What Causes Dry Mouth?
Dry mouth can be caused by several things, including:
- Medications, such as antihistamines and antidepressants
- Medical conditions (for example, poorly controlled diabetes)
- Drinking alcohol
- Spicy foods
- Sleeping with your mouth open
What Damage Can Dry Mouth Cause?
A recent study found that sleeping with your mouth open can be as damaging for your teeth as drinking a fizzy soda before bed.
When your mouth is dry, the protective effect of saliva is removed. Why does this matter? Saliva has the natural ability to kill the bacteria in the mouth that produce acid. When acid levels in the mouth rise, that is when tooth decay and erosion occurs.
Treating Dry Mouth
If you’re experiencing dry mouth due to a certain medication, talk to your physician about changing the medication or decreasing the dosage. In addition, talk to your dentist about the condition. There are oral rinses that can increase mouth moisture, and there is also a medication that can increase saliva production.
Other things you can try to reduce dry mouth include:
- Sucking on sugar-free candy or chewing sugar-free gum
- Drinking water
- Breathing through your nose instead of your mouth as much s possible
- Using vaporizers to increase moisture in the air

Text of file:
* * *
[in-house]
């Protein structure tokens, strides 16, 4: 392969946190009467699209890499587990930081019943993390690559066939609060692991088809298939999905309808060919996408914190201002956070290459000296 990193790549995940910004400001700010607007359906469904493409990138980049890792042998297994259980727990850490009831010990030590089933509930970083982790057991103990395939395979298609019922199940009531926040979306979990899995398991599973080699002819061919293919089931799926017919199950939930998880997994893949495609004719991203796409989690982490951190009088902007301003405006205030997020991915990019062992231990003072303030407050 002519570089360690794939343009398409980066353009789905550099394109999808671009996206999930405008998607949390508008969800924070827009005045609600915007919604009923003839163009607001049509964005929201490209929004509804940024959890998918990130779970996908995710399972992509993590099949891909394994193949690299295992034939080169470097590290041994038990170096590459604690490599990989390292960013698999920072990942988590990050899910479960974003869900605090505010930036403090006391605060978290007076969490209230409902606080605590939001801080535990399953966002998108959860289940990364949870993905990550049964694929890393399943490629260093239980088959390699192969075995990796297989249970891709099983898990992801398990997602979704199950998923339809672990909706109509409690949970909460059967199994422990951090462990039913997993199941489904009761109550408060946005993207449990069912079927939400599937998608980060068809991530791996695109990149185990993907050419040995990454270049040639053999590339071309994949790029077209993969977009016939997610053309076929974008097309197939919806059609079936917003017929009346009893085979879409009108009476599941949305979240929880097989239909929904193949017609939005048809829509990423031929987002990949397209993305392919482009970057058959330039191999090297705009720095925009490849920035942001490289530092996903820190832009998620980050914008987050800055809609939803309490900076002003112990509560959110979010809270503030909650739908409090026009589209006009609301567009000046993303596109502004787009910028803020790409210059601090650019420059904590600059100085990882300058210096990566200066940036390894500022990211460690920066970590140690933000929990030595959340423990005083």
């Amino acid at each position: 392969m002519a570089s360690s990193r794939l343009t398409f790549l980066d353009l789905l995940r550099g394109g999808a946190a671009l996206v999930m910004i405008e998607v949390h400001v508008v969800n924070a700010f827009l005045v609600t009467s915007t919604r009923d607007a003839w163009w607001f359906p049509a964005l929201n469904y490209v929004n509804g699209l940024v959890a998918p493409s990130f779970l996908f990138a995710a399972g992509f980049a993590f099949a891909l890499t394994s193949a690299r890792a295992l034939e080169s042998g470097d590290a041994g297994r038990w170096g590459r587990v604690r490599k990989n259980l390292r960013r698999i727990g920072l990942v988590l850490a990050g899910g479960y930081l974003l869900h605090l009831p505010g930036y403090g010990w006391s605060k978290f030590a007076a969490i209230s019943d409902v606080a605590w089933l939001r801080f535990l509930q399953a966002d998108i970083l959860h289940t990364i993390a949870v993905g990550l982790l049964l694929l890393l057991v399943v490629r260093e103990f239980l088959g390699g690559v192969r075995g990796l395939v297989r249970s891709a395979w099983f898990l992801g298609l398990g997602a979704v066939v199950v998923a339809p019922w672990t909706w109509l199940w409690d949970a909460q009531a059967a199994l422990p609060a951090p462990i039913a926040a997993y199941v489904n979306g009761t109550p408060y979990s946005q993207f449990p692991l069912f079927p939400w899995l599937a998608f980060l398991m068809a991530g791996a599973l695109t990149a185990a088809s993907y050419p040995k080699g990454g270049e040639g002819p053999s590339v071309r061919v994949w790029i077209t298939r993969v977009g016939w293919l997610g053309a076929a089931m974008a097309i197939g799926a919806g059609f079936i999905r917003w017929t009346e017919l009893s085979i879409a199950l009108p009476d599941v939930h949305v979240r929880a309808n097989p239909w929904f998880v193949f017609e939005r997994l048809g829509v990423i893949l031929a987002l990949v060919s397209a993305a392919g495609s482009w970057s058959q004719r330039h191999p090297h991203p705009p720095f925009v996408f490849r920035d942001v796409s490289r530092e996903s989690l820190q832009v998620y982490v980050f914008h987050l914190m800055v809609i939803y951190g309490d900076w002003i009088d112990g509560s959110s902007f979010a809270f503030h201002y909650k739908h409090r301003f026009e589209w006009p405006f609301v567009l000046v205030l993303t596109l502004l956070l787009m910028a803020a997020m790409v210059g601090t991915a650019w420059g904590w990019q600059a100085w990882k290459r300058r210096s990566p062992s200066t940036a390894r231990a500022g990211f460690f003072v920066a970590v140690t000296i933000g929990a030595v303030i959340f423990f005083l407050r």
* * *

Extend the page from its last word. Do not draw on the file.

And, most importantly, always brush with a fluoride toothpaste, floss and visit your dentist regularly. If you have questions about dry mouth, please call Enlighten Dental Care at (336) 765-0904.
- Sugary foods and drinks should be consumed with meals. Why? Saliva production increases during meals and helps neutralize acid production and rinse food particles from the mouth.
- Limit between-meal snacks. If your children crave snacks, offer them nutritious foods.
- If your kids chew gum, make it sugarless. Chewing sugarless gum after eating can increase saliva flow and help wash out food and decay-producing acid.
- Monitor beverage consumption Instead of drinking soft drinks all day, children should choose water and low-fat milk.
- Help your children develop good brushing and flossing habits.
- Schedule regular dental visits.
Contact Enlighten Dental Care today for more information about how you can help your kids fight the “Sugar Wars!”